Bridging the Generation Gap


“OK, boomer.”

I suppose that I shouldn’t have been surprised when I overheard my 10-year-old granddaughter and her friends use the phrase recently as they discussed a rule that an elderly teacher (actually, one not quite my age) had imposed at school.

After all, the refrain had spread like wildfire in our ever-connected world and, given that my granddaughter and her friends are no strangers to social media and are surrounded by older pre-teens and teenagers, it was bound to happen.

Still, even though I’m relatively certain that they don’t have any deep understanding of the collective eye-roll that the phrase represents, I’m pretty sure that they have an instinctive understanding that it’s a way of delivering a verbal eye-jab to an older generation.

And as much as I struggle to contain my innate tendency to step up to lecture anyone using the phrase about their need to respect their elders and realize that they would be better served by listening to some of the experiences of the boomers they dismiss, I realize that initial reaction to be a mistake.

I have, instead, been thinking, with a weird sort of fascination, about the fact that our society keeps getting the same things wrong.

Today’s youth, at least some of them, are convinced that the tastes, values and lived experiences of baby boomers have little value to their world and that the ills of society—everything from climate change to racial injustice to the unfair distribution of wealth—are the fault of boomers.

The funny thing is that boomers once espoused the same sort of views.

We were convinced that our elders could never understand our positions on civil rights, wars (the Vietnam War at the time), women’s and gay rights and, in general, a counter-culture approach to addressing those challenges.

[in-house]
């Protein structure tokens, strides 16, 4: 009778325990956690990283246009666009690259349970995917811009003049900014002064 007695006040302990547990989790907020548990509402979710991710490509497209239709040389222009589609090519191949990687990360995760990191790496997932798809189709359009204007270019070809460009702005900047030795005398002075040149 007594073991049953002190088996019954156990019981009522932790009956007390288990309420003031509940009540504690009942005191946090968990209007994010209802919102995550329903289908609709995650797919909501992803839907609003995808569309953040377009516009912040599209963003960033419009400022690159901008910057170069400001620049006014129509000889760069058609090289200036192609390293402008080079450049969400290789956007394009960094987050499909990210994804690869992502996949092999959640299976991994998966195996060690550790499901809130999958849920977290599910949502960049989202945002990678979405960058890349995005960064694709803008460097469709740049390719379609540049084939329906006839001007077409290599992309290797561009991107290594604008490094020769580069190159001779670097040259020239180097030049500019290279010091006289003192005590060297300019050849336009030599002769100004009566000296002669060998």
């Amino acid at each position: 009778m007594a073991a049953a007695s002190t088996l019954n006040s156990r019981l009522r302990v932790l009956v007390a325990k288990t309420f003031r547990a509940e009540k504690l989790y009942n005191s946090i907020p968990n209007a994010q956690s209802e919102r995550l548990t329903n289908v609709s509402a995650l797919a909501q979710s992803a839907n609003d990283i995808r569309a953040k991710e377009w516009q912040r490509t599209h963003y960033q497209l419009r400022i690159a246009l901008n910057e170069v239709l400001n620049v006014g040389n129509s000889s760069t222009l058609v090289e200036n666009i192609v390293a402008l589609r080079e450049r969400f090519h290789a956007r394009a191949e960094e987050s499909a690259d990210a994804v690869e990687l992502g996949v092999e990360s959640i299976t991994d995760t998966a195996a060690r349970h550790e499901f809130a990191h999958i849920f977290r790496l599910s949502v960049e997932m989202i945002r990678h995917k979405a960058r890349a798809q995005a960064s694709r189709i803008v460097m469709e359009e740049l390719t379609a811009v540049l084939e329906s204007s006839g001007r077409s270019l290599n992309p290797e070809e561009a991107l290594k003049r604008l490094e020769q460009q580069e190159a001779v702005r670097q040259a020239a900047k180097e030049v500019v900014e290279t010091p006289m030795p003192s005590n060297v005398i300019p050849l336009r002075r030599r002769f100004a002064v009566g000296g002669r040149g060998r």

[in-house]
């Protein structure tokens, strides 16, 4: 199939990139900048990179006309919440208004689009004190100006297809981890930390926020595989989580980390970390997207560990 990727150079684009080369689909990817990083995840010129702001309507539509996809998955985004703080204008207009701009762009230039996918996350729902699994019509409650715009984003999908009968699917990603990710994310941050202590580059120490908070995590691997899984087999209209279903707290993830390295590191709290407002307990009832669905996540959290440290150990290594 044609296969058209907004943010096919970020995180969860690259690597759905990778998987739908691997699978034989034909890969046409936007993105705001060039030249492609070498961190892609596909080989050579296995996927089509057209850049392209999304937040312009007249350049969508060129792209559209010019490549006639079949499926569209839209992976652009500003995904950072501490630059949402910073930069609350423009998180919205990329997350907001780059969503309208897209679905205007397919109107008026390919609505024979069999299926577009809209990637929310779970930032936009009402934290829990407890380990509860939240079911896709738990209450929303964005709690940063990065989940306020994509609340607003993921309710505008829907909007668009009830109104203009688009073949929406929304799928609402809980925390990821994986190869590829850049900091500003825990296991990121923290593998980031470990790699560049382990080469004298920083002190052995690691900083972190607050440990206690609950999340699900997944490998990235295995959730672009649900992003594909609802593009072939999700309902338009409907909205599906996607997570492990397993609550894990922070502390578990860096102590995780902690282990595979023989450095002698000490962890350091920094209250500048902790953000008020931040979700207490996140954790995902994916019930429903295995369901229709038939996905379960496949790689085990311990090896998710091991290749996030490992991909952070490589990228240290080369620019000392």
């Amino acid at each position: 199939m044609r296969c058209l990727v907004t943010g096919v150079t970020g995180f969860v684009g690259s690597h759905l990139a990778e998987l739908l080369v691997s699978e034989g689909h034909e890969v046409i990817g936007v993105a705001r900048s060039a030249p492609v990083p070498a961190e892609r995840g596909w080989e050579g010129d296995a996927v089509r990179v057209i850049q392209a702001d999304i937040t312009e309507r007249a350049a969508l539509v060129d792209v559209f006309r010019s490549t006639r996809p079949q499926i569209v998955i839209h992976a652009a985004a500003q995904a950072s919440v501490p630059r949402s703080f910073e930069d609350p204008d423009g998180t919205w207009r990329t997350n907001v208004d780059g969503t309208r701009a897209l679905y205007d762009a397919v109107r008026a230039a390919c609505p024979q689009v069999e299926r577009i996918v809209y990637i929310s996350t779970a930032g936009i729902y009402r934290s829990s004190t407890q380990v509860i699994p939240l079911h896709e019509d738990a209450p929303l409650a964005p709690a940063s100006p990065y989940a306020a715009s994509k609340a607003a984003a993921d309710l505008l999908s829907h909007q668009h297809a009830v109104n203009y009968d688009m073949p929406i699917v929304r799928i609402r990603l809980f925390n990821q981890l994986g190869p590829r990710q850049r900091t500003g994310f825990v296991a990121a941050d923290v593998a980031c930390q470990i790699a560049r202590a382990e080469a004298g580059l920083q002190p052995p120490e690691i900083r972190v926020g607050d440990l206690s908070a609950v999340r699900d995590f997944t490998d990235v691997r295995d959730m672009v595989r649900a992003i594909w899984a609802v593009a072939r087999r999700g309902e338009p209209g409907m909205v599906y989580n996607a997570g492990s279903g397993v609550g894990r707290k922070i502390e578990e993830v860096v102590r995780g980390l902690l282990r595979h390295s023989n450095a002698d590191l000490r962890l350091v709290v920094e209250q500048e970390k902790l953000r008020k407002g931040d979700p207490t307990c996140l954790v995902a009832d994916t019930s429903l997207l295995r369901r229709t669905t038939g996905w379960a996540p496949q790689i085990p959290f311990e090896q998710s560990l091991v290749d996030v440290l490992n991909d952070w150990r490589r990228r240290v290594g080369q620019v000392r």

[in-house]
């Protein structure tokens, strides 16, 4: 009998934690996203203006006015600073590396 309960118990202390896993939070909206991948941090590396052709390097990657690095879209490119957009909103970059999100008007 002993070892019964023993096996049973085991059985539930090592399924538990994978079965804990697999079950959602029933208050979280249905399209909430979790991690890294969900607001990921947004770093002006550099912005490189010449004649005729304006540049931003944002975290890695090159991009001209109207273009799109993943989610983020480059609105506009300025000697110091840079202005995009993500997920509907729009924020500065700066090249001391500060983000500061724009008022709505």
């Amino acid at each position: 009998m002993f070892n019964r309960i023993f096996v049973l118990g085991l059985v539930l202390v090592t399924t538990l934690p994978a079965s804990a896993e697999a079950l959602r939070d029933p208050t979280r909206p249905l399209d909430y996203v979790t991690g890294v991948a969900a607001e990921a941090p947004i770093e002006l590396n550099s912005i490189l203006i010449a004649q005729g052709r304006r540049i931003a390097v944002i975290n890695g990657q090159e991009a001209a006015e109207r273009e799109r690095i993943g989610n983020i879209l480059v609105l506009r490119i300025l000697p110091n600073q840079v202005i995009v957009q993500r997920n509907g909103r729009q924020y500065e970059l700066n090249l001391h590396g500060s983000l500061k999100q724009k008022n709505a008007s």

As teens (myself included), the boomer generation pushed social conventions about dress, sex, drug use, music, and general decorum to make our point.

We questioned materialism and conspicuous consumption, never realizing that it was the postwar economic boom that allowed us the freedom to do just that.

But in doing all of this, we made the same mistake that today’s teens are now repeating.

Climate change, economic disparity, social and political problems are not the fault of an entire generation. There are lots of boomers (again, myself included) who are just as upset about climate change, for example, as Greta Thunberg and are just as passionate about trying to address that existential challenge to mankind.

The real divide that separates society is the same one that separated young boomers from the establishment that they challenged.

“The man” of the 1960s wasn’t really everyone over 30. That was never the divide.

What we were fighting, and today’s teens should be standing up against, had more to do with power than age.

In fact, by highlighting age we made the same mistake that teens are making today.

Make the mistake of pitting one generation against another and the discussion about power will get lost on a narrative about a generational gap.

A better approach for teens, and one that’s a lot tougher to understand and act upon, is to realize that the very boomers they dismiss can be their greatest allies.

At the end of 2019, Greta Thunberg, did just that when she spent time talking to, and listening to, David Attenborough, the 93-year-old icon of journalism and environmentalism.

She realized that it wasn’t an older generation with whom she had a problem, but those in power who were sending us into an unimaginable future if climate change is not addressed.

She realized that pegging a problem to a generation alone is misguided and only serves this in power who are contributing to whatever problem we want to address.

As boomers, we made that mistake.

Ironically, it was Peter Townsend’s ’60s anthem that might still offer the best advise to today’s teens.

He sang “Don’t get fooled again, no, no.”

Just a little advice from a boomer.

Tim Collins
Tim Collins
Tim Collins is a writer and freelance journalist living and working in Victoria.